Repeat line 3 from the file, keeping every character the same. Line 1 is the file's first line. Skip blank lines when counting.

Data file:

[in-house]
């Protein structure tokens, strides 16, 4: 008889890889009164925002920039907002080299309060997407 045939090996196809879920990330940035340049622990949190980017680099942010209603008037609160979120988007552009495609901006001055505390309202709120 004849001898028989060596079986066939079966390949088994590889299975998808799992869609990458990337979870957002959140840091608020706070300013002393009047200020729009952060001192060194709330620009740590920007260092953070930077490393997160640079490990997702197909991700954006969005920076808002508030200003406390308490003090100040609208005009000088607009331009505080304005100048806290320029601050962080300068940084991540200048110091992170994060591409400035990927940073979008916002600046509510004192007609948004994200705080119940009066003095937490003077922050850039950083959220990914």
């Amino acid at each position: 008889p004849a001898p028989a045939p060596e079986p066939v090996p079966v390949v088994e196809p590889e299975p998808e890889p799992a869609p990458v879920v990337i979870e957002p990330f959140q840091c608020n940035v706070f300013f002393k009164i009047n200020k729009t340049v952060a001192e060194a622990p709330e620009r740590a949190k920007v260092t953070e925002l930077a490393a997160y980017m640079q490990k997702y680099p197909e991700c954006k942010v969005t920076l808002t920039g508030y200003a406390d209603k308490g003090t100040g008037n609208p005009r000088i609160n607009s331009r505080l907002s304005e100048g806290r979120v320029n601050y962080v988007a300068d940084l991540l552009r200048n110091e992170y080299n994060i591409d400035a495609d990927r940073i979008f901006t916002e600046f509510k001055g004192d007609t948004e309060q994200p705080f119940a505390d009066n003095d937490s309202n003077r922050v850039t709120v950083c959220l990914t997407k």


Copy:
């Amino acid at each position: 008889p004849a001898p028989a045939p060596e079986p066939v090996p079966v390949v088994e196809p590889e299975p998808e890889p799992a869609p990458v879920v990337i979870e957002p990330f959140q840091c608020n940035v706070f300013f002393k009164i009047n200020k729009t340049v952060a001192e060194a622990p709330e620009r740590a949190k920007v260092t953070e925002l930077a490393a997160y980017m640079q490990k997702y680099p197909e991700c954006k942010v969005t920076l808002t920039g508030y200003a406390d209603k308490g003090t100040g008037n609208p005009r000088i609160n607009s331009r505080l907002s304005e100048g806290r979120v320029n601050y962080v988007a300068d940084l991540l552009r200048n110091e992170y080299n994060i591409d400035a495609d990927r940073i979008f901006t916002e600046f509510k001055g004192d007609t948004e309060q994200p705080f119940a505390d009066n003095d937490s309202n003077r922050v850039t709120v950083c959220l990914t997407k």